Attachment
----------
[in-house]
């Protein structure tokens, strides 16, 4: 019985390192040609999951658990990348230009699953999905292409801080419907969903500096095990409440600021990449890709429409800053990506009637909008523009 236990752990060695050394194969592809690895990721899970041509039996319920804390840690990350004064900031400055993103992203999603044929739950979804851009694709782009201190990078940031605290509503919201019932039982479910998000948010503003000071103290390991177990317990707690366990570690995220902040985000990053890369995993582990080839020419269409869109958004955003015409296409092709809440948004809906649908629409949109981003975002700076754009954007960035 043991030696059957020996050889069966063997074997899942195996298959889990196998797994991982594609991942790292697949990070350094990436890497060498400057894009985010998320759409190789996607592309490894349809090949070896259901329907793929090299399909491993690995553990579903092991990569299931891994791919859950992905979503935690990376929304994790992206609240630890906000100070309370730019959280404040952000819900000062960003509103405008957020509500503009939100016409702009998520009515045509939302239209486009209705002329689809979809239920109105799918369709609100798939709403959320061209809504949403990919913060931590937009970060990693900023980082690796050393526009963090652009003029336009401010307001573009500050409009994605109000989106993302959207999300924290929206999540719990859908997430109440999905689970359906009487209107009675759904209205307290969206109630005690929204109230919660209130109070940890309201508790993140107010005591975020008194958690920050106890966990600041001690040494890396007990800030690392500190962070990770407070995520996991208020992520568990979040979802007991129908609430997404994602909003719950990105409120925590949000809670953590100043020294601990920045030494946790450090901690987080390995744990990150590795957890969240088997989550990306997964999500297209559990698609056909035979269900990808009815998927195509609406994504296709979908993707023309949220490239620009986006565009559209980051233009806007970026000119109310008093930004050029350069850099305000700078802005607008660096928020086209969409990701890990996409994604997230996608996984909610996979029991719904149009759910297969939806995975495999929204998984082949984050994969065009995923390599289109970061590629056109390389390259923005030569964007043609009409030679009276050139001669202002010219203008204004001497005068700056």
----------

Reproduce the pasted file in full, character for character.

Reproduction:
[in-house]
């Protein structure tokens, strides 16, 4: 019985390192040609999951658990990348230009699953999905292409801080419907969903500096095990409440600021990449890709429409800053990506009637909008523009 236990752990060695050394194969592809690895990721899970041509039996319920804390840690990350004064900031400055993103992203999603044929739950979804851009694709782009201190990078940031605290509503919201019932039982479910998000948010503003000071103290390991177990317990707690366990570690995220902040985000990053890369995993582990080839020419269409869109958004955003015409296409092709809440948004809906649908629409949109981003975002700076754009954007960035 043991030696059957020996050889069966063997074997899942195996298959889990196998797994991982594609991942790292697949990070350094990436890497060498400057894009985010998320759409190789996607592309490894349809090949070896259901329907793929090299399909491993690995553990579903092991990569299931891994791919859950992905979503935690990376929304994790992206609240630890906000100070309370730019959280404040952000819900000062960003509103405008957020509500503009939100016409702009998520009515045509939302239209486009209705002329689809979809239920109105799918369709609100798939709403959320061209809504949403990919913060931590937009970060990693900023980082690796050393526009963090652009003029336009401010307001573009500050409009994605109000989106993302959207999300924290929206999540719990859908997430109440999905689970359906009487209107009675759904209205307290969206109630005690929204109230919660209130109070940890309201508790993140107010005591975020008194958690920050106890966990600041001690040494890396007990800030690392500190962070990770407070995520996991208020992520568990979040979802007991129908609430997404994602909003719950990105409120925590949000809670953590100043020294601990920045030494946790450090901690987080390995744990990150590795957890969240088997989550990306997964999500297209559990698609056909035979269900990808009815998927195509609406994504296709979908993707023309949220490239620009986006565009559209980051233009806007970026000119109310008093930004050029350069850099305000700078802005607008660096928020086209969409990701890990996409994604997230996608996984909610996979029991719904149009759910297969939806995975495999929204998984082949984050994969065009995923390599289109970061590629056109390389390259923005030569964007043609009409030679009276050139001669202002010219203008204004001497005068700056």